CSHBC recommends that Registered Audiologists (RAUDs), Registered Hearing Instrument Practitioners (RHIPs), and Registered Speech-Language Pathologists (RSLPs) who work in private practice conduct a risk assessment, suspend in-person elective and non-essential services, and only provide urgent and emergent services. The College recommends that RAUDs, RHIPs, and RSLPs who work in public health clinics, hospitals, health agencies, long-term care facilities, school districts, and other public sector settings conduct a risk assessment and follow the direction of their employers and public health officials.
Further to the above recommendations, registrants may consider offering “virtual care,” when and where appropriate and according to client ability and needs. CSHBC’s Virtual Care standard of practice (PDF) defines virtual care as “the provision of health care services at a distance, using information and digital communications technologies and processes.” Registrants providing virtual care must adhere to specific standards outlined in the standards and the Registrant Code of Ethics (PDF).
Registrants should assess what clinical services can be provided by virtual care. This may include, but not be limited to, phone or video consults with parents, video or phone therapy sessions with clients directly, reviewing written homework or videos submitted to clinicians for feedback and guidance, and some hearing testing/screening that may be amenable to virtual care.
Registrants must also ensure that any delegation of services to communication health assistants/non-registrants complies with Part 12 of the CSHBC Bylaws and the Standard of Practice on Communication Health Assistants (Delegation & Assignment) (PDF). As well, registrants must also consider and adhere to the CSHBC’s specific standards on obtaining informed consent (PDF) and supervision (PDF), which are relevant in the virtual care context.
Virtual care service providers
CSHBC has received requests from registrants regarding specific virtual care service providers and whether specific providers comply with the CHSBC’s standards. CSHBC has not and cannot vet service providers; moreover, the College’s jurisdiction is over registrants and ensuring that – in order to meet its public protection mandate – registrants are practicing in manner that meets standards of practice.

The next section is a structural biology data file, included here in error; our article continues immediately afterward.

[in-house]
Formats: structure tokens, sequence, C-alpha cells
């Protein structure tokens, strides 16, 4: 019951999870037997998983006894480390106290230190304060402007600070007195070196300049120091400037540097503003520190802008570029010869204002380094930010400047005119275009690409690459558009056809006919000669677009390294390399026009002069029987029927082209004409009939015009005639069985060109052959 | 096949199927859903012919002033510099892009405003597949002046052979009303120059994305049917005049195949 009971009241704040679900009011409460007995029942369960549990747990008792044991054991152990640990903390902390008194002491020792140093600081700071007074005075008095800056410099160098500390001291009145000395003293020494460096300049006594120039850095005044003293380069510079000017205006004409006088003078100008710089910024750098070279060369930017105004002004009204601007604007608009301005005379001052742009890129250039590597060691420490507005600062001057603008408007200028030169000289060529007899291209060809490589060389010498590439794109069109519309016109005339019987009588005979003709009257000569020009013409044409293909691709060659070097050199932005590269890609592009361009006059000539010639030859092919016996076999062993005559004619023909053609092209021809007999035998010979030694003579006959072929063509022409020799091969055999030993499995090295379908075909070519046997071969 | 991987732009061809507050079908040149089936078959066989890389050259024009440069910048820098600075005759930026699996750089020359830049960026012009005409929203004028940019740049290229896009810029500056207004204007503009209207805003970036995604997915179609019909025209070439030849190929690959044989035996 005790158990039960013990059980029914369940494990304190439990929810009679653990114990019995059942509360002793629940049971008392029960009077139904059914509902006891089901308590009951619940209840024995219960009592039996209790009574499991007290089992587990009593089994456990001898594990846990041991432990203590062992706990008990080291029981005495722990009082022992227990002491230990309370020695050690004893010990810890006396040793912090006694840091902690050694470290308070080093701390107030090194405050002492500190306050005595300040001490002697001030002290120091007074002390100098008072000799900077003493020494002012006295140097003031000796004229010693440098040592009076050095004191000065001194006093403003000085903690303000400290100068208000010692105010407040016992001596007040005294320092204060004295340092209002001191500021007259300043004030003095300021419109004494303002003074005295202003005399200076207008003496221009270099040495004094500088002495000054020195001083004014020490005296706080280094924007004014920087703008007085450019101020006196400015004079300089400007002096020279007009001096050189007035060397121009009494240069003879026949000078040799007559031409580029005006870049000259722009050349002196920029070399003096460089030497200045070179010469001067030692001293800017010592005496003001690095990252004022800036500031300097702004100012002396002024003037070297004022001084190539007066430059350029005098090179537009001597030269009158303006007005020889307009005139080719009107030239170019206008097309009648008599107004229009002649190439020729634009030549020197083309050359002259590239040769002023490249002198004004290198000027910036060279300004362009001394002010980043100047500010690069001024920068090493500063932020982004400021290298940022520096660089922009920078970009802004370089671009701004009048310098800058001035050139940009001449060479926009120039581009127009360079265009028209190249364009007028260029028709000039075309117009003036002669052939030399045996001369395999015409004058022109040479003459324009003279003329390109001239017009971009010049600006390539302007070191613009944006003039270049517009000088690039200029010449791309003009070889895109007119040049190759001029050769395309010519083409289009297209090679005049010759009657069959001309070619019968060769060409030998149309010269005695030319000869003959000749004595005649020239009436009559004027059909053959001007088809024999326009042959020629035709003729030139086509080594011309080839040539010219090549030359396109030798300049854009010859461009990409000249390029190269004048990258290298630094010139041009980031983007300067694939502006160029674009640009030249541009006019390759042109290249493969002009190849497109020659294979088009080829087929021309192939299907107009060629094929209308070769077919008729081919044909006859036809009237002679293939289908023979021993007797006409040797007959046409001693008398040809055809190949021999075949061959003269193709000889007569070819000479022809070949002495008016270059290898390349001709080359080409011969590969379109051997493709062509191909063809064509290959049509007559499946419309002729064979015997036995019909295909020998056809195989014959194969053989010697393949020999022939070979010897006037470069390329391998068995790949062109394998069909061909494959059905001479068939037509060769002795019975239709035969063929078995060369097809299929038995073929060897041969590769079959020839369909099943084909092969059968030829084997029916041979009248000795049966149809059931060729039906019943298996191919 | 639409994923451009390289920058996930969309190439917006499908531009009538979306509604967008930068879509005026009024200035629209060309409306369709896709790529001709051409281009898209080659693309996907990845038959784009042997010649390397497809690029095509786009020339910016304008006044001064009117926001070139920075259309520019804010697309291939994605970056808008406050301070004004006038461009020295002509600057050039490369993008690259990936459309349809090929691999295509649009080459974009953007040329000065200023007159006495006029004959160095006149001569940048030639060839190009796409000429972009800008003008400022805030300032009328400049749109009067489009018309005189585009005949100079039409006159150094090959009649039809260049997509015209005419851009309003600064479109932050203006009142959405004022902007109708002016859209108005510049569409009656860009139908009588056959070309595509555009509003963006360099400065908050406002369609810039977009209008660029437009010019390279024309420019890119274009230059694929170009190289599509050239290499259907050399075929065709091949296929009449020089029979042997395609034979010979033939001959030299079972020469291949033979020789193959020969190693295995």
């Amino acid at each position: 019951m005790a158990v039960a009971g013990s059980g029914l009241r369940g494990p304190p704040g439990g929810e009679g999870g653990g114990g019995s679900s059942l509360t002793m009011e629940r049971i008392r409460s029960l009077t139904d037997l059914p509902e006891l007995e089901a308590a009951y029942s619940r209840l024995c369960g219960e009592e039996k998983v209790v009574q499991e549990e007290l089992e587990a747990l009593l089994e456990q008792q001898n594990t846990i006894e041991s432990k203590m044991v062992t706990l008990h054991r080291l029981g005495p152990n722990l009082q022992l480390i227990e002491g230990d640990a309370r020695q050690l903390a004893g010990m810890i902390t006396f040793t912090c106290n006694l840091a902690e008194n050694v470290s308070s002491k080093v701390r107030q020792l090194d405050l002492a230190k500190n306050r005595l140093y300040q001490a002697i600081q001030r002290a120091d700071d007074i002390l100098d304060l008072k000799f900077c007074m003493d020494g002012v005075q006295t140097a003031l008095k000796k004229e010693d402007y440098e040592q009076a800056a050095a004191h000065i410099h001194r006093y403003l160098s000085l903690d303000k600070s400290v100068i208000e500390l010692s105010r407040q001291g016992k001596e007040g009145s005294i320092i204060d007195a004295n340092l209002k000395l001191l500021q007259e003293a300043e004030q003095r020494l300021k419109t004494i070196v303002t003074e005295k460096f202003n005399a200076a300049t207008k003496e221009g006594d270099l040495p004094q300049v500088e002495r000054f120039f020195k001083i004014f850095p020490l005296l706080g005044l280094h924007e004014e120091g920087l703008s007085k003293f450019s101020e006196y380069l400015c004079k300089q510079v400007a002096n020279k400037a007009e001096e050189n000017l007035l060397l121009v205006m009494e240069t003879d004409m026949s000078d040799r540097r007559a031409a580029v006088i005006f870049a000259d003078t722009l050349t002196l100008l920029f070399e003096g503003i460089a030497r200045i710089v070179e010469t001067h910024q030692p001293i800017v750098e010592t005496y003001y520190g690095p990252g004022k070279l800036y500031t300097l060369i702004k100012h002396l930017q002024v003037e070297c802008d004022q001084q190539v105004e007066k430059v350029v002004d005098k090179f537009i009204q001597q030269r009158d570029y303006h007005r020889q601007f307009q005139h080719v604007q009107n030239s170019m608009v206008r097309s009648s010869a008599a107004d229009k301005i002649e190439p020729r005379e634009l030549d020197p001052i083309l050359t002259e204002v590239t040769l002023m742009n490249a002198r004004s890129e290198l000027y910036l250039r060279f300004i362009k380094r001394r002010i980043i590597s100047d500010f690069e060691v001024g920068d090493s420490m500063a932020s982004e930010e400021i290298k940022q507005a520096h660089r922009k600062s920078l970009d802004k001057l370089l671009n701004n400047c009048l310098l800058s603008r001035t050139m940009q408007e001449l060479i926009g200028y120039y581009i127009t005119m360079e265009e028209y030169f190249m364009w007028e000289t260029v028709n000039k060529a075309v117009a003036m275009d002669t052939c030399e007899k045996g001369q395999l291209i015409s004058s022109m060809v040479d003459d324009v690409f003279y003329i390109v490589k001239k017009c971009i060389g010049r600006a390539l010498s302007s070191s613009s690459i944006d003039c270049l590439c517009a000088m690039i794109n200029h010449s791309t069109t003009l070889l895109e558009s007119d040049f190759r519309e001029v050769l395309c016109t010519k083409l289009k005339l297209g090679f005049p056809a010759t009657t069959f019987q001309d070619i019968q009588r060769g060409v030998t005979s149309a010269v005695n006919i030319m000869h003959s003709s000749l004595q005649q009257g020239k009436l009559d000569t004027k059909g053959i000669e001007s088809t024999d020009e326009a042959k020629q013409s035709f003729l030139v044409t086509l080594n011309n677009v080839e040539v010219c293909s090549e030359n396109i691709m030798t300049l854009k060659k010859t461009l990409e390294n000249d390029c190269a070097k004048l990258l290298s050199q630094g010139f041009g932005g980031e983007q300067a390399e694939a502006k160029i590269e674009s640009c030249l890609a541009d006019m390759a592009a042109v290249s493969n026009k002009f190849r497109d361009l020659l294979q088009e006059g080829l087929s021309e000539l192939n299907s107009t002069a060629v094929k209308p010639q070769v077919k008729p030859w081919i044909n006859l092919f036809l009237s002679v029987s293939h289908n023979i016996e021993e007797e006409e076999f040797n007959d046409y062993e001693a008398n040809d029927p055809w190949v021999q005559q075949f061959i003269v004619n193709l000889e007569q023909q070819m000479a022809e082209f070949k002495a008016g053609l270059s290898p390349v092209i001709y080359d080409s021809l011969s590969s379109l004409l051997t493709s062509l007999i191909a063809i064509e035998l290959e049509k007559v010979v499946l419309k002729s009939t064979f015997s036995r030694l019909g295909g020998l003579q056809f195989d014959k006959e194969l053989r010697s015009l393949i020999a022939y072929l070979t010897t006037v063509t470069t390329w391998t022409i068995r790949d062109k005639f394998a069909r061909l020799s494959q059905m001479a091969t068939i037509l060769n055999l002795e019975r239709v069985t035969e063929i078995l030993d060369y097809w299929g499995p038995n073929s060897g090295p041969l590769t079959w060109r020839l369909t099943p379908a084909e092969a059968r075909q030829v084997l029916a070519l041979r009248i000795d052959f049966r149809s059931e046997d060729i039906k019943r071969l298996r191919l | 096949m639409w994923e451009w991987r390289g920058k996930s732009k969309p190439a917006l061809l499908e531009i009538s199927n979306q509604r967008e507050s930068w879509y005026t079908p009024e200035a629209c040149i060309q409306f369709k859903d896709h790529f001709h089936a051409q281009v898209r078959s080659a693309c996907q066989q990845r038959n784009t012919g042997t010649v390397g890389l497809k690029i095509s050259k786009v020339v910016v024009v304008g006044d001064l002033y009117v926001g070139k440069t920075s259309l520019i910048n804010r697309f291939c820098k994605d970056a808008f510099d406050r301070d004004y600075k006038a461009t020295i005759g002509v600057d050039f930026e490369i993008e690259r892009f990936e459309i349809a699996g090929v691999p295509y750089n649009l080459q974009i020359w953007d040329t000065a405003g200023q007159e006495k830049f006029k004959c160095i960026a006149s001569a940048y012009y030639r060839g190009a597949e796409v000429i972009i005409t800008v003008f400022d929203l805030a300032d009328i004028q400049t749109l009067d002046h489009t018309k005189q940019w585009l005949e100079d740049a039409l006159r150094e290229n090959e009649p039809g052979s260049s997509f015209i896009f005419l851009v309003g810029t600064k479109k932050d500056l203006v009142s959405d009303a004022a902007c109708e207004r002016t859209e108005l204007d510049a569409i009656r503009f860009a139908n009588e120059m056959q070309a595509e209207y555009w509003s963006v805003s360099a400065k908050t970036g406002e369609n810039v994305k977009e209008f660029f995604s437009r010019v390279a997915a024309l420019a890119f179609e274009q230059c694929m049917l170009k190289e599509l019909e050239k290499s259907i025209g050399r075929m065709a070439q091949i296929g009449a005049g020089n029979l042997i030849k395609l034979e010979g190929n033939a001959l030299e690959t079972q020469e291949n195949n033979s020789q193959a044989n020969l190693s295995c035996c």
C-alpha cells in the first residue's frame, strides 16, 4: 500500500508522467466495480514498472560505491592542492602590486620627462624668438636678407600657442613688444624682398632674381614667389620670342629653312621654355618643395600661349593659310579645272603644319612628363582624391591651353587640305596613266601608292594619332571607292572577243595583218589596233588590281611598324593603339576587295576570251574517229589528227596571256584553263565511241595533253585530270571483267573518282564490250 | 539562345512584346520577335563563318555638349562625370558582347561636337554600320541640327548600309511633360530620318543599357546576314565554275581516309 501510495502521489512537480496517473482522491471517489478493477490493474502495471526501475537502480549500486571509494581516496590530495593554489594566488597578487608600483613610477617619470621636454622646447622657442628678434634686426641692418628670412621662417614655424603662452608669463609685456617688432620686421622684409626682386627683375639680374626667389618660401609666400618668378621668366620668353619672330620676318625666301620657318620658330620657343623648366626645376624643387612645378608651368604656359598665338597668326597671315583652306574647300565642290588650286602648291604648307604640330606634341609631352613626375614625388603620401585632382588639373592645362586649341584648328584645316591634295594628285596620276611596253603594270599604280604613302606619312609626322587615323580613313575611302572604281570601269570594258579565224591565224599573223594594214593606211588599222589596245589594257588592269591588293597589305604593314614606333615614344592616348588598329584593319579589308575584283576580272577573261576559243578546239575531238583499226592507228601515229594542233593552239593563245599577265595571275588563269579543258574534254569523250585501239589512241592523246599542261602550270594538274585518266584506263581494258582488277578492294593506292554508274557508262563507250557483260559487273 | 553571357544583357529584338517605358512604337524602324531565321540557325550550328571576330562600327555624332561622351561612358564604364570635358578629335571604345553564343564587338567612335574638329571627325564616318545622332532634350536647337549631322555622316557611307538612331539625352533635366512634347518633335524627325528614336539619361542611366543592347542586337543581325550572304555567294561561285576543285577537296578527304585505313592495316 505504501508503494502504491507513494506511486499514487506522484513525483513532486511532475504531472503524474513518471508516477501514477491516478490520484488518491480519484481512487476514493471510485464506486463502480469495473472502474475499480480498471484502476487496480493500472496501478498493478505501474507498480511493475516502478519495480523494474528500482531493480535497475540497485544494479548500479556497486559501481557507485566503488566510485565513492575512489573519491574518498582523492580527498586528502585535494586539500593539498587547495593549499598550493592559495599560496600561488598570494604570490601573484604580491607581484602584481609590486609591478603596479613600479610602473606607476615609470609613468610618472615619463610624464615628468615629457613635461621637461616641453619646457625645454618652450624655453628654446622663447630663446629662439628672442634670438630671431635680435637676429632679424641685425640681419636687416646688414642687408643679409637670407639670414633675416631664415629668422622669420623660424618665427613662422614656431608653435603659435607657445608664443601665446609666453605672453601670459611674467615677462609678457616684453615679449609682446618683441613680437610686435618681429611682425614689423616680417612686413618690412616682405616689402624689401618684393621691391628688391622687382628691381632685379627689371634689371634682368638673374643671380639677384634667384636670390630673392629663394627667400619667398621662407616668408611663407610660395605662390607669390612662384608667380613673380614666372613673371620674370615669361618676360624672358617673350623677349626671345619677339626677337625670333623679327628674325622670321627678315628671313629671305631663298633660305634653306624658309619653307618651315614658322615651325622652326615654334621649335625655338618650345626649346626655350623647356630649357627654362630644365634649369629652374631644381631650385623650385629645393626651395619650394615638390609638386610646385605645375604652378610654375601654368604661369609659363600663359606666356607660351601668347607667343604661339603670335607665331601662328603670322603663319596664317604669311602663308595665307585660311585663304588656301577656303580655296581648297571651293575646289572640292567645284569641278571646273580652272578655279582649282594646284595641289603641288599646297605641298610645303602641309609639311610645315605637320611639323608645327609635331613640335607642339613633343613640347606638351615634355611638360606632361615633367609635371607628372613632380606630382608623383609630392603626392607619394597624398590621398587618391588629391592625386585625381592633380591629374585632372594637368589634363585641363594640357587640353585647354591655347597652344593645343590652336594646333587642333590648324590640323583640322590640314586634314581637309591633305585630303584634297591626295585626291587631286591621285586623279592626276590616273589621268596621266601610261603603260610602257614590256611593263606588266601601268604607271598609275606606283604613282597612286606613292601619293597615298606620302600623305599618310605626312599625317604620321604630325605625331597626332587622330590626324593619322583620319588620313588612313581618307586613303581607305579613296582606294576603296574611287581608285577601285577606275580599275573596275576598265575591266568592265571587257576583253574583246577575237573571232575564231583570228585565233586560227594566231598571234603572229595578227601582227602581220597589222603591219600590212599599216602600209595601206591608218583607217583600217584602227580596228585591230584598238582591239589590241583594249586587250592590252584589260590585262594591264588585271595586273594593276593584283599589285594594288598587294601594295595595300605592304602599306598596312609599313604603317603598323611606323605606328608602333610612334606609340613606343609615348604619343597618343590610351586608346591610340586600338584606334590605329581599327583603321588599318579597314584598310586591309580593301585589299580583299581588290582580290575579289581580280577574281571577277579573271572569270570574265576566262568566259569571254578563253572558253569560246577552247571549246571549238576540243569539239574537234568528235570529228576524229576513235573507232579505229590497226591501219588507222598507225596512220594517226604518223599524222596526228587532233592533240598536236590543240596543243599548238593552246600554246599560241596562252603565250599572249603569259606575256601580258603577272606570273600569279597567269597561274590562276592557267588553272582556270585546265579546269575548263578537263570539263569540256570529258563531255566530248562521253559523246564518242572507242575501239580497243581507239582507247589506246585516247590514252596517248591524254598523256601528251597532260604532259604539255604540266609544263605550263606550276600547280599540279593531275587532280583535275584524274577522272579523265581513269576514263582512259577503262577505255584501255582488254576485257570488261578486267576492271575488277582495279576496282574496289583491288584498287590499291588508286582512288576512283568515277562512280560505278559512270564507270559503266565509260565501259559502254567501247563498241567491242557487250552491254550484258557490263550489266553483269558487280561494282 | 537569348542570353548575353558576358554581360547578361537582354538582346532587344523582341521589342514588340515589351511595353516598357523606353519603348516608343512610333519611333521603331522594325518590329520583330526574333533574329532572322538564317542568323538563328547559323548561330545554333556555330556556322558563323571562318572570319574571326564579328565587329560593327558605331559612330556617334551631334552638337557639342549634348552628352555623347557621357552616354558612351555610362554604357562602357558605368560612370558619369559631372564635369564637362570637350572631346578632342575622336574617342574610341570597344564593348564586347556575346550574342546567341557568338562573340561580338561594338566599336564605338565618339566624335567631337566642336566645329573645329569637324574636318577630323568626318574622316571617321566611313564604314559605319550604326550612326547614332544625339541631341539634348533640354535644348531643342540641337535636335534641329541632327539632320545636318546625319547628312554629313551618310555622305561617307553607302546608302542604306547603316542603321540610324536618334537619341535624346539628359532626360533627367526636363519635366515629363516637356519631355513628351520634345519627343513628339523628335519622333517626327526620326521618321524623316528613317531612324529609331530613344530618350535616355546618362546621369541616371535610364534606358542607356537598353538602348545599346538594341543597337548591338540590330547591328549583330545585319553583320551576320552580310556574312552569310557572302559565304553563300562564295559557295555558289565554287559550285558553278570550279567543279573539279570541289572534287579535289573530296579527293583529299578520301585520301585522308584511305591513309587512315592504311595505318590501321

For registrants using service providers, ensure that you have obtained consent from the client to the services and manner that these services are being provided by, and that you are adhering to applicable privacy legislation and CSHBC standards.
The Office of Virtual Health and Digital Health Team at Provincial Health Services Authority (PHSA) has developed a Virtual Health toolkit for use during the COVID-19 pandemic. The toolkit provides information on virtual care technology solutions, endorsed by the Ministry of Health and PHSA. COVID-19 resources on the BC Centre for Disease Control website also link to the toolkit.
Privacy guidelines for registrants transitioning to virtual care provision
During the COVID-19 pandemic, there are registrants who wish to provide virtual care for appropriate clients and within the CSHBC standards, who do not usually provide these types of services. While CSHBC cannot prescribe or recommend specific virtual healthcare services for the provision of virtual care, such as platforms and applications, there are a number of principles that registrants should keep in mind when providing virtual services.
Private practice registrants are covered under the Personal Information Protection Act (PIPA).
In private practice settings, registrants should:
- Determine that the virtual healthcare system has appropriate security measures, such as encryption, and is otherwise PIPA compliant;
- Determine where the virtual healthcare system stores any data collected, and that it is PIPA compliant;